BOSTON -- As Kyle Gibson finished up the eighth inning, his seventh straight frame without giving up a hit to the Red Sox, he did his best to avoid Twins manager Paul Molitor in the Fenway Park dugout.Gibson, who was at 96 pitches, wanted to go back out for the
BOSTON -- As Kyle Gibson finished up the eighth inning, his seventh straight frame without giving up a hit to the Red Sox, he did his best to avoid Twins manager Paul Molitor in the Fenway Park dugout.
Gibson, who was at 96 pitches, wanted to go back out for the ninth, but he knew his manager was likely to turn to closer Brandon Kintzler to protect a one-run lead. Molitor quickly decided to go with Kintzler, and it nearly backfired after he loaded the bases with nobody out with David Ortiz coming to the plate. But Kintzler somehow wriggled his way out of the jam with the help of a double play with the infield in to help preserve a 2-1 win for the Twins and an outstanding performance from Gibson.
"You get down to the end there and you have to make the decision if you want to give Gibby a chance, but I went with our closer," Molitor said. "It kind of came down to it being a long night even though his pitch count was still reasonable. If it was a two-run game, it might've been different."
Molitor, though, still called Gibson the "story of the game," and praised him for his impressive effort. He gave up a leadoff homer to Mookie Betts on the second pitch of the game and found himself in a first-inning jam with two on and nobody out, but retired 14 straight from there.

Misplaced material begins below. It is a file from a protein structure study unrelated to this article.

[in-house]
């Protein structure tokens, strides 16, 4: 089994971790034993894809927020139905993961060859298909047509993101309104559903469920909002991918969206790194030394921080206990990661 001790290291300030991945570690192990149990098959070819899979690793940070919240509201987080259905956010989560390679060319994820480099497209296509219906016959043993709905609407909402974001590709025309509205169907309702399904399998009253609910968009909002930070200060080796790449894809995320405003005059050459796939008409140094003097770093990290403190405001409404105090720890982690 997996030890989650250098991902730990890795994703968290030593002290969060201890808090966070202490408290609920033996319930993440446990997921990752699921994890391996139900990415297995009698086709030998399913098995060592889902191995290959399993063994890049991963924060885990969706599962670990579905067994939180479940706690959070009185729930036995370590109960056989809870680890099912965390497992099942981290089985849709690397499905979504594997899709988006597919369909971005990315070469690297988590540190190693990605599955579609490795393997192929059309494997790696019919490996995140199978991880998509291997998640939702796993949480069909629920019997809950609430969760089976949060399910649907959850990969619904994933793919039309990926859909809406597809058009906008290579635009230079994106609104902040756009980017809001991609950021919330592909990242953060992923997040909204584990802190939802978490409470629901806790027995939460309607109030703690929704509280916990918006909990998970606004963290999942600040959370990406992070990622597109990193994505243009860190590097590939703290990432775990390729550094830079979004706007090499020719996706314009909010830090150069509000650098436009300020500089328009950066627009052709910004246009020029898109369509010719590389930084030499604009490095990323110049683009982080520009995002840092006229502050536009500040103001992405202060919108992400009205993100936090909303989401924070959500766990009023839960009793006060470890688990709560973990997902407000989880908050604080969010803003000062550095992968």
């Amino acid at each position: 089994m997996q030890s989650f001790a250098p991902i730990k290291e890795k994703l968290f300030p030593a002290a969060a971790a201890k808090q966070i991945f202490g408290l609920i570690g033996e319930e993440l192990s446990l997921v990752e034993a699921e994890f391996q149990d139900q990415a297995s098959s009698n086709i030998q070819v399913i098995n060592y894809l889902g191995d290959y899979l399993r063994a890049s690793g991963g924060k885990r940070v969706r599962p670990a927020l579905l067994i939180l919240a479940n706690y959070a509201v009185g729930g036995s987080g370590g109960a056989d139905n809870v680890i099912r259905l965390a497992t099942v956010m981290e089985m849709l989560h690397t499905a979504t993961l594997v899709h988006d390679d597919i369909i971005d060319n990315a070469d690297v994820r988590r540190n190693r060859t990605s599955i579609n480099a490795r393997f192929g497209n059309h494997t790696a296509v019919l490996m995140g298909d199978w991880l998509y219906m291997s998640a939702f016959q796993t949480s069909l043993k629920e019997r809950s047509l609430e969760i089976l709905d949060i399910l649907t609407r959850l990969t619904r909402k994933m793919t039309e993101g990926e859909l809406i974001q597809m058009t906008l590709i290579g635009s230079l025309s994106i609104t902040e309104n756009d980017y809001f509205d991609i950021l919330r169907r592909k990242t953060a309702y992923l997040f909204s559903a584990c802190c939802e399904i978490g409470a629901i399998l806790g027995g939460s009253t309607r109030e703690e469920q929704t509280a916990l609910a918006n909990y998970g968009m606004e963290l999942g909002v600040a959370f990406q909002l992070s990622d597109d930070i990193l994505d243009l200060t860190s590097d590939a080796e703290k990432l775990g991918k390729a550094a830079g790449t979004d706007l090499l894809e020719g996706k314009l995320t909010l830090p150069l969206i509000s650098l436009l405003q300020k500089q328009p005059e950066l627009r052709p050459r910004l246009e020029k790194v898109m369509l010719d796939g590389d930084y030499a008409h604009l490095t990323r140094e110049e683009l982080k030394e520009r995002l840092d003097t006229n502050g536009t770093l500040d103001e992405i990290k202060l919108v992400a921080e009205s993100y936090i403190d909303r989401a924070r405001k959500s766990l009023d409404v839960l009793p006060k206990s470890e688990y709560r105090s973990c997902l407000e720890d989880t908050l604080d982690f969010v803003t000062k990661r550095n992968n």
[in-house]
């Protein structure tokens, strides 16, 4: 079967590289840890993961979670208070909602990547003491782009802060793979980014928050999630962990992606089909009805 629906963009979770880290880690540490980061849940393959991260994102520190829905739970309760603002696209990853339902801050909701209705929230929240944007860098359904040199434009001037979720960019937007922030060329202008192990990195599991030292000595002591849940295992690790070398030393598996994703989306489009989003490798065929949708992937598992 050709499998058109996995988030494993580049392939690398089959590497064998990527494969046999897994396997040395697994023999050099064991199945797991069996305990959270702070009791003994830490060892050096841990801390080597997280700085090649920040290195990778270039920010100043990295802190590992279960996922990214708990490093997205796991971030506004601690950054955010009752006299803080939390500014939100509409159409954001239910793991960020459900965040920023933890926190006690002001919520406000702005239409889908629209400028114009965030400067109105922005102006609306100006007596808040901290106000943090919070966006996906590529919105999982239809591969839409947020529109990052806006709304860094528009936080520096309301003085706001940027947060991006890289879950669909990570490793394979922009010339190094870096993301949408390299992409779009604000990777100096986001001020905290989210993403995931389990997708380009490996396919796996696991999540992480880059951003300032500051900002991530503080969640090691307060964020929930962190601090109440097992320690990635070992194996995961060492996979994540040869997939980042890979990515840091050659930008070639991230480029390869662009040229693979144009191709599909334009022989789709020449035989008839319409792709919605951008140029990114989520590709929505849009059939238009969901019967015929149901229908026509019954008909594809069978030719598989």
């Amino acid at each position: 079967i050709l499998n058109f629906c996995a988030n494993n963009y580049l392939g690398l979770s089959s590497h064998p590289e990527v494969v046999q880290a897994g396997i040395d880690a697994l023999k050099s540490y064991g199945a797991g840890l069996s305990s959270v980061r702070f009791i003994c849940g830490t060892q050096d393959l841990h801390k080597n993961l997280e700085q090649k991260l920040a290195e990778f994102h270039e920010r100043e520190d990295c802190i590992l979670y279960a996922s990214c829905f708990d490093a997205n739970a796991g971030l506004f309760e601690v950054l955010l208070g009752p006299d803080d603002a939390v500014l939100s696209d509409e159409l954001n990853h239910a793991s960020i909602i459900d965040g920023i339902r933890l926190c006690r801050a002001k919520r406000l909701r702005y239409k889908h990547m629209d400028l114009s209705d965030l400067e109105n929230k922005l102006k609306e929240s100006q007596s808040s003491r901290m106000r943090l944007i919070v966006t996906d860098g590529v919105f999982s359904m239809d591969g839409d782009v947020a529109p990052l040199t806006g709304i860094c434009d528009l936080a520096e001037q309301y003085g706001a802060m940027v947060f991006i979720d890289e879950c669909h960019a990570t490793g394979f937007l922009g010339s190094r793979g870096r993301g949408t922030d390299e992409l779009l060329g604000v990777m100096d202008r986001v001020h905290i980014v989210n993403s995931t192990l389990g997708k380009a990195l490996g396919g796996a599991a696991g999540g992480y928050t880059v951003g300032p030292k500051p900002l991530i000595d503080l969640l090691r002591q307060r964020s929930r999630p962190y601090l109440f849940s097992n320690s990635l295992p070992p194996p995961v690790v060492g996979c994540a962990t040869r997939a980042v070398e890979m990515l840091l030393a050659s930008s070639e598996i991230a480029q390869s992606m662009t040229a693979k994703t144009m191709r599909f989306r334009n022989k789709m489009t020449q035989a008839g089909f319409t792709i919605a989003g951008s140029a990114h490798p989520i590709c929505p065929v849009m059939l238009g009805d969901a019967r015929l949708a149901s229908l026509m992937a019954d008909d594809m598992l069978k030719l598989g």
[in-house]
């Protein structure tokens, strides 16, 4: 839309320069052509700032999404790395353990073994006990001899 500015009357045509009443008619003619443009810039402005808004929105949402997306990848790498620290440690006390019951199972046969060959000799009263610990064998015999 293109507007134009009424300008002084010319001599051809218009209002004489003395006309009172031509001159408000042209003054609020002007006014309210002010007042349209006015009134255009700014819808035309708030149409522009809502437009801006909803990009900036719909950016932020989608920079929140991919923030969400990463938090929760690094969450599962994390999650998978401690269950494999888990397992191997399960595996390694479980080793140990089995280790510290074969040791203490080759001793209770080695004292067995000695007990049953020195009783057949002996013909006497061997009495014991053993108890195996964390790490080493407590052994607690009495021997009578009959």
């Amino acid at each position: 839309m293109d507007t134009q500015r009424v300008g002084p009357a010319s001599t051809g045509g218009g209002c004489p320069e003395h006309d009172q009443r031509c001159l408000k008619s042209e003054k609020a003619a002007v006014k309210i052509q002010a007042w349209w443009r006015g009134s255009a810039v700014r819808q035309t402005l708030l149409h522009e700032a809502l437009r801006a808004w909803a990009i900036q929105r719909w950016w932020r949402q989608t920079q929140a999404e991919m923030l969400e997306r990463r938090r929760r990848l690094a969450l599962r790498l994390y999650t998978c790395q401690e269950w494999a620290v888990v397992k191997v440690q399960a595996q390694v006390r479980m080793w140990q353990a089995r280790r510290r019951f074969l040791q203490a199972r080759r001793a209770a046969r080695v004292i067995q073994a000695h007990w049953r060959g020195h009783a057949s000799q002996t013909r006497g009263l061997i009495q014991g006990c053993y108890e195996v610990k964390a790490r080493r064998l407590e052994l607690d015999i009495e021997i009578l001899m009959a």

Gibson's sinker was on -- he was helped by double plays in the first and sixth innings -- but he also mixed in 18 curves, 17 changeups and 16 sliders to keep Boston's hitters off balance. He was eying his second career complete game, but said he understood Molitor's decision.
"I felt my pitch count was good enough and I was strong enough to go back out there," Gibson said. "I definitely wanted to go back out, but I respect that guy a lot. I don't know if I have enough years under my belt to demand the ninth inning."
While the Red Sox managed two hits against Gibson, and none after the first, they quickly put together two singles against Kintzler in the ninth. Xander Bogaerts worked an 11-pitch walk to set the stage for Ortiz, which put the Fenway crowd in a frenzy.
Pitching coach Neil Allen made a mound visit, and in his typical enthusiastic tone, told Kintzler that with Ortiz coming to the plate it was a "double-play dream." Kintzler took heed and attacked Ortiz with outside fastballs, getting him to roll one over to Brian Dozier, who was able to throw home to turn the double play. Hanley Ramirez followed with a lineout to right, and the Houdini act was complete for Kintzler.
"It's big moments right there," Kintzler said. "It's fun. That's why you play the game. It's not like I drew it up like that. It's just one of those moments where he's gonna beat me or I'm going beat him, but I'm going to give it all I got."
Rhett Bollinger has covered the Twins for MLB.com since 2011. Read his blog, **Bollinger Beat, follow him on Twitter [@RhettBollinger](https://twitter.com/RhettBollinger)** and listen to his podcast.